Eventually, she says, she’ll dive deeper.
She Saved $94 in Spare Change With This Hands-off Saving Strategy
Kaitlyn Blount admits she’s a bad saver. She has a small savings stash — in case of an emergency — but she says it could be better. She’s interested in investing, too, but she doesn’t want a ton of risk behind it. Not yet, at least. She’s still flanked with student loans.
Acorns, a tool that invests your digital spare change, let her get started without risking a ton of money.
Acorns is a micro-investing app. It rounds up your credit and debit card purchases, and once it totals $5, it invests the digital spare change for you. It’s basically a super-powered piggy bank.
It costs $1 a month, but you’ll essentially get the first five months free with our exclusive $5 sign-up bonus.
Review: “I love checking in on the app and seeing the number grow.”
Blount faced some uncommon technical difficulties when signing up, so she ran a little behind the rest of the testing pack. But once she got in, her investments immediately started stacking up.
Blount set her account to auto-save $5 a week and turned on the round-up feature, which she was most excited to use.
“I haven’t really noticed it being taken from my bank account, so that’s cool,” she says. “It’s mostly hands-off. I feel like I glance at it every couple of days just to see the balance, but that’s it.”
She likes using the micro-investing app as a savings tool. Because she’s investing such small amounts, the risk tends to run low. Plus, if the market is strong, Blount has the potential to actually earn some returns.
When I checked in the third week, she responded, “Honestly, loving it.”
At the end of the experiment, Blount had accumulated $94. She says she’ll continue to use the app. For her, the $1 monthly fee is well worth the digital change the app automatically puts away for her.
Plus it’s totally hands off. What could be better?
This Gamer Saved $55 Playing Games on His Phone
Khiem Nguyen is a self-proclaimed “huge gamer” who wants to save money now that he’s paid off his student loans. He already uses other auto-savings apps, but he’s open to more options — perhaps something a little more fun than auto-save.
So he tried Long Game Savings, a free savings app disguised as a game.
The more money you stash into Long Game’s FDIC-insured savings account, the more coins you’ll earn. Use the coins to play games — lucky slots, spin-to-win wheels, scratch-off cards — and win more coins or, better yet, cash.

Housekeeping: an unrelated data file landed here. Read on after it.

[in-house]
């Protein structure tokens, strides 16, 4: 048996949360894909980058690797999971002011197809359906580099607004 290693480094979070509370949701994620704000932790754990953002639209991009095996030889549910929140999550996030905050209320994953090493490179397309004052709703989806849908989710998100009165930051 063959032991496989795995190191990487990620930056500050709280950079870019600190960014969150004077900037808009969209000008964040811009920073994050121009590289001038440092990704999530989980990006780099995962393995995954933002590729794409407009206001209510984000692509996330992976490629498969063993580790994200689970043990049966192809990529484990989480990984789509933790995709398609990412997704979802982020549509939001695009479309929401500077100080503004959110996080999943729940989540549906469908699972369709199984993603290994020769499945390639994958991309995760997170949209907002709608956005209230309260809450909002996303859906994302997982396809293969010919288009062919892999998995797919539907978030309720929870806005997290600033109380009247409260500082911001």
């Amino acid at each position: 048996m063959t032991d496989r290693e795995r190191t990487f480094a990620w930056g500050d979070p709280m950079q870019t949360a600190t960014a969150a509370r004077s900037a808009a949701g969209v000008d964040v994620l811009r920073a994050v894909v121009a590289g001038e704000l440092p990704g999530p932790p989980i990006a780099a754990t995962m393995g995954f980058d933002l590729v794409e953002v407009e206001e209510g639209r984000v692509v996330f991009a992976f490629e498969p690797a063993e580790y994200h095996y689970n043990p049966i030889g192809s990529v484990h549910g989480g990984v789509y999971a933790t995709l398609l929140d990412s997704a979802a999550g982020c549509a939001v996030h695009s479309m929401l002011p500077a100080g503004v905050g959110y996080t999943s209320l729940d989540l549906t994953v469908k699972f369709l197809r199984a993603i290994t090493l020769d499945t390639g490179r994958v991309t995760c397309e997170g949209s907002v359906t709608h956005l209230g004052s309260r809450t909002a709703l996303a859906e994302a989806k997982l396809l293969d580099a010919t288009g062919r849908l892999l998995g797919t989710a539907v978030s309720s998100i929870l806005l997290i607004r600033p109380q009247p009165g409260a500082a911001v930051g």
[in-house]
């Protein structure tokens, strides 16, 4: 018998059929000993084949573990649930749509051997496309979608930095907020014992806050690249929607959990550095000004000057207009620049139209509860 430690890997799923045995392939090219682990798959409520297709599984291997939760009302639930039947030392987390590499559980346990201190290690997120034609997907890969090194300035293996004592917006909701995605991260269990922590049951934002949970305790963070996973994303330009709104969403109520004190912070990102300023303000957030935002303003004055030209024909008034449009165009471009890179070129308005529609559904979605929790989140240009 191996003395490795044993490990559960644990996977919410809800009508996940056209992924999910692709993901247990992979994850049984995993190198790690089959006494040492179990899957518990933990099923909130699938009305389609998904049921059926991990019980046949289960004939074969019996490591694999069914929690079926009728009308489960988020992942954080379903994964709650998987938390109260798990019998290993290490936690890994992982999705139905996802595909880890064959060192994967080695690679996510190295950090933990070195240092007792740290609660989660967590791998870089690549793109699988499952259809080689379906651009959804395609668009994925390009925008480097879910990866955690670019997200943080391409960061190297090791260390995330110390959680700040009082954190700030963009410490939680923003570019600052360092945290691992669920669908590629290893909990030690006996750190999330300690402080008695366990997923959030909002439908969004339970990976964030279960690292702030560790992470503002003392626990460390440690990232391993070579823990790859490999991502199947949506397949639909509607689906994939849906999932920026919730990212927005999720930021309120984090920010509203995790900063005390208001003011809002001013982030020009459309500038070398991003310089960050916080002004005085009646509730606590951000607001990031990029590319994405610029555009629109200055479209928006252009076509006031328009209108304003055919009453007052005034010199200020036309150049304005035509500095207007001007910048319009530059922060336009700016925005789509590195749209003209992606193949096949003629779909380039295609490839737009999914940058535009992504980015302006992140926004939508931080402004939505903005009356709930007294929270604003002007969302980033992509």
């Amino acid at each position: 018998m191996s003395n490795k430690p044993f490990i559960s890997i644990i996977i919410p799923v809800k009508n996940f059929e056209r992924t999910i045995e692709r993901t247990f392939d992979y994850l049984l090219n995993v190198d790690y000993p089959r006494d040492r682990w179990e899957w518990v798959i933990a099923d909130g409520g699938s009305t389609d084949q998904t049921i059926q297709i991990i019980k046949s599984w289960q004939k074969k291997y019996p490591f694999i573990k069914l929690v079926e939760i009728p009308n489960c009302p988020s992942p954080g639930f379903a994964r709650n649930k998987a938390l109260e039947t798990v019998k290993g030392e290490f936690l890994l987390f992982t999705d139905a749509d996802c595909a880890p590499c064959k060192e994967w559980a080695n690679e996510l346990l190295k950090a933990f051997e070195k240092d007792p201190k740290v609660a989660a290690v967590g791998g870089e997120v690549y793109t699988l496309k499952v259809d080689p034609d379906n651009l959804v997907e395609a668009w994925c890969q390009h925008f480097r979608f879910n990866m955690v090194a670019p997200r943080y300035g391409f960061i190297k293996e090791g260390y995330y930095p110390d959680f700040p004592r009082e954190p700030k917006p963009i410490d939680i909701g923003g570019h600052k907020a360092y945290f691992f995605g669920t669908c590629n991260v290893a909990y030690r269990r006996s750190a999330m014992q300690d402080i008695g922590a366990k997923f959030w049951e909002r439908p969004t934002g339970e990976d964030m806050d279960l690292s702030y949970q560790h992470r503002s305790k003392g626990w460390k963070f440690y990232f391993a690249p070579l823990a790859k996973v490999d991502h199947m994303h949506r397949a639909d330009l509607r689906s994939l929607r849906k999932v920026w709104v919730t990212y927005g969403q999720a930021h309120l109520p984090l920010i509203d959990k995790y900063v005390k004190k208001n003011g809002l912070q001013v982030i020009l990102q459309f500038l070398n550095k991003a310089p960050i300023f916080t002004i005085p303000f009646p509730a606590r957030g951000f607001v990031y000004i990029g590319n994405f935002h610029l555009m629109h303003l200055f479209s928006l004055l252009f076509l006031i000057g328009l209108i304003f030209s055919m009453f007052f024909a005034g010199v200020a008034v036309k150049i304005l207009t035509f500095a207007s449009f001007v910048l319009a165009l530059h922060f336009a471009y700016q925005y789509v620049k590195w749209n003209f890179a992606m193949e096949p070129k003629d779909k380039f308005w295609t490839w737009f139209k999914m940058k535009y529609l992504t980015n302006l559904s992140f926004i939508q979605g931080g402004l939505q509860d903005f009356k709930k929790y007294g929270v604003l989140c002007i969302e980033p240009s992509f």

Review: “If you’re looking for more motivation, this might do the trick.”
When Nguyen signed up, he immediately had 300 bonus coins in his account (a perk for Penny Hoarder readers who sign up), and his initial strategy was to auto-save $5 a week. That’d give him a decent stash of coins to play games with — to hopefully win some cash.
Within a day of downloading the app, Nguyen won 25 cents with a flip game. No, it wasn’t the $1 million jackpot, but the app let him know that the 25 cents earned on his account balance was equivalent to a 5% gain, way higher than even most high-yield savings accounts.
As he continued to use the app, though, he found himself upping his savings amount. That’s because he wanted to keep playing games. The app was proving to be an effortless and fun way to trick himself into saving money.
In all, he put away $55.25 in four weeks.
That initial 25 cents was all the cash he won in his month-long test, though he did win extra coins to keep playing games.
That was his biggest complaint: There’s no guaranteed winnings, so it might be better keeping your money in a high-yield savings account. He’s not sure whether he’ll continue to use it. However, the account does reap a steady 0.1% APY, which you’ll get even if you don’t win any games.
That’s more than you’ll earn playing “Red Dead Redemption 2.”
Have a Favorite Savings App?
If you have a go-to savings and investing app you already use, reach out to the email below. You could be featured on The Penny Hoarder!
Carson Kohler ([email protected]) is a staff writer at The Penny Hoarder. She has a “Penny Hoarding” folder on her phone, which is full of nearly every app she’s written about.